The Relationship Between Communication and Trust

The Relationship Between Communication and Trust

Strengthening of trust and improvement of communication are directly connected.

As any married couple can testify, good communication is one of the most important factors in a healthy relationship. Strong trust in the motivations and intentions of the other is equally important. In my relationship with my wife, as well as with collegial relationships with co-workers and across organizational boundaries, I began to notice a consistent pattern that went something like this:


This broken cycle may start spinning from any point, though in my experience, the point where it usually becomes evident is with unmet expectations. From there, the cycle just keeps spinning, and can pick up speed rapidly:

  1. Unmet expectations – What I wanted and expected did not come to pass, and the other person (not me) is to blame for failing me.
  2. Broken trust – Without realizing it, my trust in them takes a hit and unless I recognize what is happening and take immediate countermeasures, I will sink to a…
  3. Defensive posture – In order to prevent the hurt of the unmet expectation from happening again, I put up my relational shields and wait for them to bring a flag of truce (apology).
  4. Inadequate communication – My defensive posture, of course, further diminishes the quality of communication, which is what caused the misalignment of assumptions and expectations in the first place, but due to the emotional fog of the present conflict, I am oblivious to the fact that my defensive posture is making things worse.
  5. False assumptions – In the absence of good communication, assumptions get further misaligned, bringing us back to
  6. Unmet expecations – but this time with much more velocity for the next spin around this crazy cycle.

Breaking out of the spin

Good news! Reversing the cycle from a destructive spinout to a constructive building up is possible, but it requires that one of the parties do so unilaterally, not waiting for the other to do it first, and long before they feel like it. It seems to start at the point of graciously and patiently improving communication (which may be hard to do, depending on the intensity of the emotions involved). That can lead to recognition of false assumptions which then explains the unmet expectations. (Word to the wise: steer clear of the blame game at this point, no matter how clearly you can see where “they” fell short… in time, you will see where you also fell short!)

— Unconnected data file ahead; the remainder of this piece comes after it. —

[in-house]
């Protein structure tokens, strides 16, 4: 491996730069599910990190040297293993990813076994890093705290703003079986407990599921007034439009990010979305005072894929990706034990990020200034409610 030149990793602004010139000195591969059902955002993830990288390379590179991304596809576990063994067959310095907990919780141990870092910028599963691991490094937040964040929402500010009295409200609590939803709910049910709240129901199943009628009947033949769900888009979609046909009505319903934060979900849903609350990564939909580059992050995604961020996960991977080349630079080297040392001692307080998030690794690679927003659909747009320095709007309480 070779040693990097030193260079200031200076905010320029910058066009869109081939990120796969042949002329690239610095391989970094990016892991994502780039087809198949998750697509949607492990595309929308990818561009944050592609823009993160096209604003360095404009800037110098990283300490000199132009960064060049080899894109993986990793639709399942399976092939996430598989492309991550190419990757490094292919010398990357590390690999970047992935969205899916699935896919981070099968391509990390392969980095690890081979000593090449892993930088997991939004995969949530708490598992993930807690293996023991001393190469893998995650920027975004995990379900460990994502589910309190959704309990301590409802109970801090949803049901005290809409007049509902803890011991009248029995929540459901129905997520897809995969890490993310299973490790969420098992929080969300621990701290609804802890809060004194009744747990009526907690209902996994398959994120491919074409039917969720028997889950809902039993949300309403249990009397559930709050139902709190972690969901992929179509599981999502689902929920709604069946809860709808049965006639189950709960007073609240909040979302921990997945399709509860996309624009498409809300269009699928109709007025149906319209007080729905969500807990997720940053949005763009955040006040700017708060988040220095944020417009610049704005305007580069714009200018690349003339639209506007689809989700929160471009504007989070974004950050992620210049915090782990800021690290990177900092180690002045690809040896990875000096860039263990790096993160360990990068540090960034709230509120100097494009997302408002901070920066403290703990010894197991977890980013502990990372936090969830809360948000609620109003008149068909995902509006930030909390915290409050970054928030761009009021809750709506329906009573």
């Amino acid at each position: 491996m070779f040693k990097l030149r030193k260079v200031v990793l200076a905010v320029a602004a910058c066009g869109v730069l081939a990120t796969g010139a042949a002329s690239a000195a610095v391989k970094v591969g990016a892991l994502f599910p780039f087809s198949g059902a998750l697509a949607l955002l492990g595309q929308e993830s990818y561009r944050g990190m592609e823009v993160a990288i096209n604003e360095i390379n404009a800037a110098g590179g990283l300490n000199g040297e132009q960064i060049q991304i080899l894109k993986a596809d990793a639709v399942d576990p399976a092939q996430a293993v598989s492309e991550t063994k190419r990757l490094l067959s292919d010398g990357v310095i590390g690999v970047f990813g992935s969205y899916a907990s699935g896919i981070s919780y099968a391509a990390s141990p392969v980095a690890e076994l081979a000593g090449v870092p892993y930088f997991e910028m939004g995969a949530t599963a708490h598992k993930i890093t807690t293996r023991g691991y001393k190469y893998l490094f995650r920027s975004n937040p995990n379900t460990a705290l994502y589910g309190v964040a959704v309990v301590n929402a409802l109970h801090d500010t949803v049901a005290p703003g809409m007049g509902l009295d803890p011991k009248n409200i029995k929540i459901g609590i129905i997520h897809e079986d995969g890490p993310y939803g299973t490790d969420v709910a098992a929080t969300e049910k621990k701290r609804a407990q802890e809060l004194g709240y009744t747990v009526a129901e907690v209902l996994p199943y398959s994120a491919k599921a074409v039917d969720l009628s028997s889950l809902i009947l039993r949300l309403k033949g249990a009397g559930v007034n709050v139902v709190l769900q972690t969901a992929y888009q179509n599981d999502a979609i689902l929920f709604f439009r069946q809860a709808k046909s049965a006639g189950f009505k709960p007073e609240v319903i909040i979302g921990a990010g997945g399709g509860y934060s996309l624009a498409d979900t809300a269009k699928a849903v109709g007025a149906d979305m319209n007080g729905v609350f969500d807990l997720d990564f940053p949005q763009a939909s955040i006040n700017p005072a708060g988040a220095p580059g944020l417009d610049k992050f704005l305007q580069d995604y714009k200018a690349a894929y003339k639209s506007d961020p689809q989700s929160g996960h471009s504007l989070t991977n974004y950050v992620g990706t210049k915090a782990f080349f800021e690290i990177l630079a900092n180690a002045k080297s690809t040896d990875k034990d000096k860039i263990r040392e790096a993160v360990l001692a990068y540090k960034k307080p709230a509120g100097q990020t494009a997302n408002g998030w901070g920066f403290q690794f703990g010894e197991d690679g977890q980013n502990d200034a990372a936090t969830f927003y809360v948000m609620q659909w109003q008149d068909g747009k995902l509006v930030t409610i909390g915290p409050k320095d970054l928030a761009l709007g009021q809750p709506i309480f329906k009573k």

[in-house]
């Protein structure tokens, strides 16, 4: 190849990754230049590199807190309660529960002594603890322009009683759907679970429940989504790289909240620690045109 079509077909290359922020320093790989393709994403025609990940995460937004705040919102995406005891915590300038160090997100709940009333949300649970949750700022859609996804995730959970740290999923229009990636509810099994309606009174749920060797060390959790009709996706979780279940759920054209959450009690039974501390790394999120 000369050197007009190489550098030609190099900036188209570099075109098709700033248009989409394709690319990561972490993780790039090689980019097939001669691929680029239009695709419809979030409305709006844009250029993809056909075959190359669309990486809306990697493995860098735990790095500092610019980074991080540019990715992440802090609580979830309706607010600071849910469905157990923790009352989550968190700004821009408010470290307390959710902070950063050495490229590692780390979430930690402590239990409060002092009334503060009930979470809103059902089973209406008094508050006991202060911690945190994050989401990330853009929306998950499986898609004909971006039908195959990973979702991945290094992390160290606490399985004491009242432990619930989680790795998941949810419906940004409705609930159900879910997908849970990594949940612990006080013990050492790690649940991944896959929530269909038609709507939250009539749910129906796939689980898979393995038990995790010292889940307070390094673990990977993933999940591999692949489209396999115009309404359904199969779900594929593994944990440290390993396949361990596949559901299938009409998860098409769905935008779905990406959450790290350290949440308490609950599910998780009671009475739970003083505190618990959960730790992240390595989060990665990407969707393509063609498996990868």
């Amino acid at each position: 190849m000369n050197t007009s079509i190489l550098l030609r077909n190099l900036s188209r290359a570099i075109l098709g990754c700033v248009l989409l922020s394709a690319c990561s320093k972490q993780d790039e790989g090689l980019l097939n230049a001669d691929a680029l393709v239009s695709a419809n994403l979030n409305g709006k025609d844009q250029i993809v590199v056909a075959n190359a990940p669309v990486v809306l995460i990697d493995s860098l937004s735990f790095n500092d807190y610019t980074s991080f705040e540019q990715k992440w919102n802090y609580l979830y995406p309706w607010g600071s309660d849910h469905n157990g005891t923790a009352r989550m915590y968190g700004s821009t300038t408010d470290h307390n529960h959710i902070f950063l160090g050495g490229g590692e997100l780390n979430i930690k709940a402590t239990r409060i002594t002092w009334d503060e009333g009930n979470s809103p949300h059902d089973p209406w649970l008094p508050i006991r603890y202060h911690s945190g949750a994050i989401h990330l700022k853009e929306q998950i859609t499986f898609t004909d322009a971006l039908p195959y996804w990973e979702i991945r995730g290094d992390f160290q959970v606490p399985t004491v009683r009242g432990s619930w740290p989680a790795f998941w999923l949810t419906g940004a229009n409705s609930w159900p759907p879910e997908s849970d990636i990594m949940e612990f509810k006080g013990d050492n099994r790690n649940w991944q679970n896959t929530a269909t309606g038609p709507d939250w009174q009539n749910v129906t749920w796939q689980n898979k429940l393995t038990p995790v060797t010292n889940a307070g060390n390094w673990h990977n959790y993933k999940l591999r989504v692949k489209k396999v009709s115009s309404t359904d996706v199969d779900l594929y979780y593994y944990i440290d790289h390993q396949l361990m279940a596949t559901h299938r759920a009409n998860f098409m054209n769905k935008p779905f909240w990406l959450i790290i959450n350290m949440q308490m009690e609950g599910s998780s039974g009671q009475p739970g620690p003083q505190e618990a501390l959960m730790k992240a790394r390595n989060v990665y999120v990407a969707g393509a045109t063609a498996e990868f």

Three passages from Scripture to keep in mind:

“You must all be quick to listen, slow to speak, and slow to get angry. Human anger does not produce the righteousness God desires” (James 1:19–20 NLT).

Listen well and assume the other person will fail you (so that you are not surprised by it when they do):

“Make allowance for each other’s faults, and forgive anyone who offends you. Remember, the Lord forgave you, so you must forgive others. Above all, clothe yourselves with love, which binds us all together in perfect harmony. And let the peace that comes from Christ rule in your hearts. For as members of one body you are called to live in peace. And always be thankful” (Colossians 3:13–15 NLT).

Let the peace of Christ rule in your heart, and proactively love the other, with the same love that God loves you:

“Love is patient and kind. Love is not jealous or boastful or proud or rude. It does not demand its own way. It is not irritable, and it keeps no record of being wronged. It does not rejoice about injustice but rejoices whenever the truth wins out. Love never gives up, never loses faith, is always hopeful, and endures through every circumstance” (1 Corinthians 13:4–7 NLT).

Be the one to quietly, graciously wade into the raging current and humbly withstand it, in spite of what you feel. Eventually, by the grace of God, the tide may change.